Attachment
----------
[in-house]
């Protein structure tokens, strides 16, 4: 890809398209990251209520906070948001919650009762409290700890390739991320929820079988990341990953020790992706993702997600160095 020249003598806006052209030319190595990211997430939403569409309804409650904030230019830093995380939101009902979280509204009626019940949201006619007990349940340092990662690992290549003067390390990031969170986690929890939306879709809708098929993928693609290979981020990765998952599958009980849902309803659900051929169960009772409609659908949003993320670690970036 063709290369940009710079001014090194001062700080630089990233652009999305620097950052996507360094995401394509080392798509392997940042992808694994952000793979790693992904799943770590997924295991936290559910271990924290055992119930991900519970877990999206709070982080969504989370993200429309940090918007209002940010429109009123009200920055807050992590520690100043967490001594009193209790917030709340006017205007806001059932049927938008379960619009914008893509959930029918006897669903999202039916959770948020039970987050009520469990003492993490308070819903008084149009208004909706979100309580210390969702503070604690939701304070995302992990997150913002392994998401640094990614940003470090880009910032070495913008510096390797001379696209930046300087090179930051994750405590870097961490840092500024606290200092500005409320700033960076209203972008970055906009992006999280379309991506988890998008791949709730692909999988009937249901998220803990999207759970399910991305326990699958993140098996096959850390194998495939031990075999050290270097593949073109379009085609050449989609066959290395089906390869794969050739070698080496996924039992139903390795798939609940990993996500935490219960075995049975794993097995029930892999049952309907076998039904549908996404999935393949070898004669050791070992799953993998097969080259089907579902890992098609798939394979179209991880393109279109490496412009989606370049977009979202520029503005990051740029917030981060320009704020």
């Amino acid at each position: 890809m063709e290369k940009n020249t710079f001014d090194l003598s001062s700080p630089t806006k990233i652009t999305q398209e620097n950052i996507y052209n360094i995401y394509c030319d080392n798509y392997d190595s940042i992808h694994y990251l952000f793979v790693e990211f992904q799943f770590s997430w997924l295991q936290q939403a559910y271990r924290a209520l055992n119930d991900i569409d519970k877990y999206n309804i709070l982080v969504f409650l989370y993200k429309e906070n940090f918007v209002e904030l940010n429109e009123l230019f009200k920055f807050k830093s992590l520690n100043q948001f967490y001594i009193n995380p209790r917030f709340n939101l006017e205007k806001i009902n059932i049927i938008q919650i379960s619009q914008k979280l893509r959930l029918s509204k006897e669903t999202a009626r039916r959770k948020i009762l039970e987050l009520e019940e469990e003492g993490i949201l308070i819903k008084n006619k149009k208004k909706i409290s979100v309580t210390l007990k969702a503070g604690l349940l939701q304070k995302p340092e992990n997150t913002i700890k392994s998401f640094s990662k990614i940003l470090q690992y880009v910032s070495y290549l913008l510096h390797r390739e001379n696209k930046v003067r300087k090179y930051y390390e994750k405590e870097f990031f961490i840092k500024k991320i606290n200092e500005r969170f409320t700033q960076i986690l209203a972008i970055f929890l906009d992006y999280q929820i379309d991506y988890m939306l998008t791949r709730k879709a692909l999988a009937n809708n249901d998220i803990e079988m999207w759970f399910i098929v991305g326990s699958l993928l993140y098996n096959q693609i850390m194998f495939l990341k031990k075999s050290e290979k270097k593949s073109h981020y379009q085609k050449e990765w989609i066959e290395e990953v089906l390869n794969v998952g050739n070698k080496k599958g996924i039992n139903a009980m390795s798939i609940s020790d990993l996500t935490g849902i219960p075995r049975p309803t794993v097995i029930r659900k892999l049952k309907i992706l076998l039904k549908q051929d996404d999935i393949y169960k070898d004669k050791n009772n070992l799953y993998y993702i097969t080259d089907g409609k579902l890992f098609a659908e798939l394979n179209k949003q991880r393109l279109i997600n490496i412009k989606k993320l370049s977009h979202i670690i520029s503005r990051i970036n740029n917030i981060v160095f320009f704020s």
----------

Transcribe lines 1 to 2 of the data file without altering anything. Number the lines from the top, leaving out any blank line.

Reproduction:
[in-house]
């Protein structure tokens, strides 16, 4: 890809398209990251209520906070948001919650009762409290700890390739991320929820079988990341990953020790992706993702997600160095 020249003598806006052209030319190595990211997430939403569409309804409650904030230019830093995380939101009902979280509204009626019940949201006619007990349940340092990662690992290549003067390390990031969170986690929890939306879709809708098929993928693609290979981020990765998952599958009980849902309803659900051929169960009772409609659908949003993320670690970036 063709290369940009710079001014090194001062700080630089990233652009999305620097950052996507360094995401394509080392798509392997940042992808694994952000793979790693992904799943770590997924295991936290559910271990924290055992119930991900519970877990999206709070982080969504989370993200429309940090918007209002940010429109009123009200920055807050992590520690100043967490001594009193209790917030709340006017205007806001059932049927938008379960619009914008893509959930029918006897669903999202039916959770948020039970987050009520469990003492993490308070819903008084149009208004909706979100309580210390969702503070604690939701304070995302992990997150913002392994998401640094990614940003470090880009910032070495913008510096390797001379696209930046300087090179930051994750405590870097961490840092500024606290200092500005409320700033960076209203972008970055906009992006999280379309991506988890998008791949709730692909999988009937249901998220803990999207759970399910991305326990699958993140098996096959850390194998495939031990075999050290270097593949073109379009085609050449989609066959290395089906390869794969050739070698080496996924039992139903390795798939609940990993996500935490219960075995049975794993097995029930892999049952309907076998039904549908996404999935393949070898004669050791070992799953993998097969080259089907579902890992098609798939394979179209991880393109279109490496412009989606370049977009979202520029503005990051740029917030981060320009704020």